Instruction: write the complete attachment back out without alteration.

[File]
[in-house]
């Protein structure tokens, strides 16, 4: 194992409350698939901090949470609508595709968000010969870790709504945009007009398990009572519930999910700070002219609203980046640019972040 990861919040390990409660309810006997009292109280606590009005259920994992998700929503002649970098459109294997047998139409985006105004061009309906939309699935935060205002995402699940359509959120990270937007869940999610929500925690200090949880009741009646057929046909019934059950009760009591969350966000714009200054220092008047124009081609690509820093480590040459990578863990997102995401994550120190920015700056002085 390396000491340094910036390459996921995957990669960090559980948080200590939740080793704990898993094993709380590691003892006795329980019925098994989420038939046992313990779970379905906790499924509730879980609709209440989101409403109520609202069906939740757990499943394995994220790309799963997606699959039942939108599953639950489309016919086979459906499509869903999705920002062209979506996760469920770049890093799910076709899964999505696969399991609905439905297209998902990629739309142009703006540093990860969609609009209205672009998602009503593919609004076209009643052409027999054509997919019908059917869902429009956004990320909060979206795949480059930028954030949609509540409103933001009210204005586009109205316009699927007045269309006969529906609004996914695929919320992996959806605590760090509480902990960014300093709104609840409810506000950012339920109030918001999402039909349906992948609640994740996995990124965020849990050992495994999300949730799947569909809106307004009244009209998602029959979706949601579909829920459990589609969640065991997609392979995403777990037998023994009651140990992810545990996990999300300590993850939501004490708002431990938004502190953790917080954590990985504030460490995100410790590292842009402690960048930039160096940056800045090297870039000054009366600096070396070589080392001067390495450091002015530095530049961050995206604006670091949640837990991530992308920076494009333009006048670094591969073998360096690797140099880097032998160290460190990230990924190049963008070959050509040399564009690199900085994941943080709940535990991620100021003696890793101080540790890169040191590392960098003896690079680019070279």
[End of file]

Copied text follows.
[in-house]
């Protein structure tokens, strides 16, 4: 194992409350698939901090949470609508595709968000010969870790709504945009007009398990009572519930999910700070002219609203980046640019972040 990861919040390990409660309810006997009292109280606590009005259920994992998700929503002649970098459109294997047998139409985006105004061009309906939309699935935060205002995402699940359509959120990270937007869940999610929500925690200090949880009741009646057929046909019934059950009760009591969350966000714009200054220092008047124009081609690509820093480590040459990578863990997102995401994550120190920015700056002085 390396000491340094910036390459996921995957990669960090559980948080200590939740080793704990898993094993709380590691003892006795329980019925098994989420038939046992313990779970379905906790499924509730879980609709209440989101409403109520609202069906939740757990499943394995994220790309799963997606699959039942939108599953639950489309016919086979459906499509869903999705920002062209979506996760469920770049890093799910076709899964999505696969399991609905439905297209998902990629739309142009703006540093990860969609609009209205672009998602009503593919609004076209009643052409027999054509997919019908059917869902429009956004990320909060979206795949480059930028954030949609509540409103933001009210204005586009109205316009699927007045269309006969529906609004996914695929919320992996959806605590760090509480902990960014300093709104609840409810506000950012339920109030918001999402039909349906992948609640994740996995990124965020849990050992495994999300949730799947569909809106307004009244009209998602029959979706949601579909829920459990589609969640065991997609392979995403777990037998023994009651140990992810545990996990999300300590993850939501004490708002431990938004502190953790917080954590990985504030460490995100410790590292842009402690960048930039160096940056800045090297870039000054009366600096070396070589080392001067390495450091002015530095530049961050995206604006670091949640837990991530992308920076494009333009006048670094591969073998360096690797140099880097032998160290460190990230990924190049963008070959050509040399564009690199900085994941943080709940535990991620100021003696890793101080540790890169040191590392960098003896690079680019070279």